He may be 99 years old, but, 70 years later, Frank Miller can still rattle off names of comrades and casualties as if the battles happened yesterday.
"Shells were coming every second," he recalled of one battle. "Luckily, I could find a house to create an aid station. Shells came through the roof."
Miller said he would never forget when his troop helped liberate Nordhausen, a Nazi extermination camp in central Germany for sick prisoners.
Despite experiencing such horrors, Miller said he had no trouble returning to civilian life.
"When I got back, I got back to work," he said.
In a few months, Miller will also join the ranks of a growing number of local centenarians, those 100 or older.
Robert Pearlstein, a geriatric specialist, said he has 16 centenarians at his Norristown practice, and more than 1,000 live in the eight-county Philadelphia region, according to the 2010 census.
Over the last 30 years, the number of centenarians has more than doubled nationally.
While Miller chalks his longevity up to luck, his daughter, Susan Dale, said her father was always active, never smoked or drank, and maintained friendships he formed during the war.
After his service, Miller, who grew up on a farm on the Perkiomen Creek, returned home to his late wife, Betty, whom he met on a blind date - another example, he said, of his trademark luck.
The couple raised four children - three boys and a girl - in Jeffersonville, while Miller made house calls and saw patients at Montgomery and Sacred Heart Hospitals.
Sitting in a bright common room at his current home, the quaint Normandy Farms Estates in Blue Bell, Miller lit up Thursday when asked about his 104th Infantry (Timberwolf) Division. After enlisting in the Army in his late 20s, Miller and his troop fought in Belgium, the Netherlands, and Germany in 1944 and 1945.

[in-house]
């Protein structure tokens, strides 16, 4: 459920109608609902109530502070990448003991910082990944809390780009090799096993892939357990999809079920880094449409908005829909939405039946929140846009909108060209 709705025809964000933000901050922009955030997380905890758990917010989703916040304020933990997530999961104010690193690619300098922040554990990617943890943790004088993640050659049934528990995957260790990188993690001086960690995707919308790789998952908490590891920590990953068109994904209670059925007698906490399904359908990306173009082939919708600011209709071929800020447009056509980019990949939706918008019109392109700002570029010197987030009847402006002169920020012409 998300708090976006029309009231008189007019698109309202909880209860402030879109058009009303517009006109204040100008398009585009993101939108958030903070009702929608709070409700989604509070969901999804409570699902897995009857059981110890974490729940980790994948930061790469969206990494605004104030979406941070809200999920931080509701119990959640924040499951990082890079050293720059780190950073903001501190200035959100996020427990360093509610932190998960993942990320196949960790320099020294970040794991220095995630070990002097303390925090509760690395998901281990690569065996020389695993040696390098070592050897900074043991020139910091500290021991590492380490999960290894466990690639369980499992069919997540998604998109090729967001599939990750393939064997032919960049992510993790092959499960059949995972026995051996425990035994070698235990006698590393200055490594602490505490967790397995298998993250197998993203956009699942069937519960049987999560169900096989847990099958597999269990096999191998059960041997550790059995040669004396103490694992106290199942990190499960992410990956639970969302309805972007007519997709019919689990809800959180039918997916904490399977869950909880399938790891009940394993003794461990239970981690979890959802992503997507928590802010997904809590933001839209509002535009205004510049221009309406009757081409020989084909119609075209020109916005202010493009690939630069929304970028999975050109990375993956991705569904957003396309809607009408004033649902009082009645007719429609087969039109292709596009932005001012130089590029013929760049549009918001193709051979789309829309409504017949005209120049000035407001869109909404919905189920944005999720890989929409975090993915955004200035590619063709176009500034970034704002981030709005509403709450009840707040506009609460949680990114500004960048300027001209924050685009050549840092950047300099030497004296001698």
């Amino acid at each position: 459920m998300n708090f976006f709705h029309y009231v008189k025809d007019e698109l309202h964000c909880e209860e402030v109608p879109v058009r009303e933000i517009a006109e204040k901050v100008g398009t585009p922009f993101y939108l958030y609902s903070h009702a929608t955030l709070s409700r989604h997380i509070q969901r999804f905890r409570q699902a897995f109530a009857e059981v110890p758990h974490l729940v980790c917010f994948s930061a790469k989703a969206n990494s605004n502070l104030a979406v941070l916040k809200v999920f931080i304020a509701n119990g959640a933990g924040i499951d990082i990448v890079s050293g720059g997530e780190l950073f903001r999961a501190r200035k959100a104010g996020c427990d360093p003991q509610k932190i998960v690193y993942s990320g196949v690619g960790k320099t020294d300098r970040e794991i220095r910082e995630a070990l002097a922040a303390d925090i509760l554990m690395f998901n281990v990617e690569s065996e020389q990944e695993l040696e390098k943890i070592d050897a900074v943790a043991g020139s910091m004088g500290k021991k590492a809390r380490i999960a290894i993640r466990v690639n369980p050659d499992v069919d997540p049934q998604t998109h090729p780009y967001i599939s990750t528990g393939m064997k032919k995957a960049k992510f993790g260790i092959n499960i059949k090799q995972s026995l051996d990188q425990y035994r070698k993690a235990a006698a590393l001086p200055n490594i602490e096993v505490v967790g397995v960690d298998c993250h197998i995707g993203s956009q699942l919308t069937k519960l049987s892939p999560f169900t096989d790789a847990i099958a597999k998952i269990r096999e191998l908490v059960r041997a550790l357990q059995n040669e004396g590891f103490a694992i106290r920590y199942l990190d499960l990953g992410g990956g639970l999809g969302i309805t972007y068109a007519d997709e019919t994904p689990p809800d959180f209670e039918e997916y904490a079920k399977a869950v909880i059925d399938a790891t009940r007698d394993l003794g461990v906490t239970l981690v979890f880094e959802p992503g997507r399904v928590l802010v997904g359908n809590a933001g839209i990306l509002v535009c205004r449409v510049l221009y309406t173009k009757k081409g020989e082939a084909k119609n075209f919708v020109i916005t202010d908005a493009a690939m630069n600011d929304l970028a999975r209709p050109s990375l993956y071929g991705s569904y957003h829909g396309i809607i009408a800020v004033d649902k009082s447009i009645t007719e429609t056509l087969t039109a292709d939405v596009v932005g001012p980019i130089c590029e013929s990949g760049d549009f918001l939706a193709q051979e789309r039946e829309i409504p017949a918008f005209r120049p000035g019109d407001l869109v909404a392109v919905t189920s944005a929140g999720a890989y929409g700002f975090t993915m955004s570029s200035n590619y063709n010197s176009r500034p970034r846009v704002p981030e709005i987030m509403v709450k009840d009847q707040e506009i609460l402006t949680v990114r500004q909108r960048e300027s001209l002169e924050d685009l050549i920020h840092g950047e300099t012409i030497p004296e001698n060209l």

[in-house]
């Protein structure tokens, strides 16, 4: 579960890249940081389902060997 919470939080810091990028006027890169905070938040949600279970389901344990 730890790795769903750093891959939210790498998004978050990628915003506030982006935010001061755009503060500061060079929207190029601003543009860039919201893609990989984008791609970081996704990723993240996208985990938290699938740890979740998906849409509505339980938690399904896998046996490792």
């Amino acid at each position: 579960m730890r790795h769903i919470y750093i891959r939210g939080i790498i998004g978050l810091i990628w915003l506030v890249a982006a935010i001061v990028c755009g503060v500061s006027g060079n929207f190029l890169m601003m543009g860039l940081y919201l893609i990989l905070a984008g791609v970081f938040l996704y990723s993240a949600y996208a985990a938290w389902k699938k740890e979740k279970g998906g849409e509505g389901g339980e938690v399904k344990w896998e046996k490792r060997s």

Harry Polsky, a vascular surgeon at Montgomery Hospital, bonded with Miller over the pair's military experiences and love of their alma mater, Ursinus College.
"He had a quick step to his walk," Polsky remembered of Miller. "When he came in the room, it was like the officer was coming in. He was always very energetic."
Miller made house calls in a suit and tie, and it wasn't a receptionist who answered the phone when patients called. It was Miller himself.
Despite his busy schedule, Miller never missed one of his son's swim meets, said his son, Bill.
As his children got older, Miller began to share more details of the war, and Dale said he taught her to appreciate military history by taking her to Valley Forge National Historical Park as a child.
Later, she accompanied him to yearly battalion reunions, where comrades still thanked him for saving their lives.
When patients ask him the secret to longevity, Pearlstein said he advises them to stay social and keep busy, even after retirement.
Dale described her father as unconditionally devoted to his country, patients and family.
At home, however, if she or her brothers were hurt, she recalled, it was her mother - an avid painter and sculptor - who offered medical advice.
"His thing was was, 'Kiss it and make it better,' " Dale said with a laugh.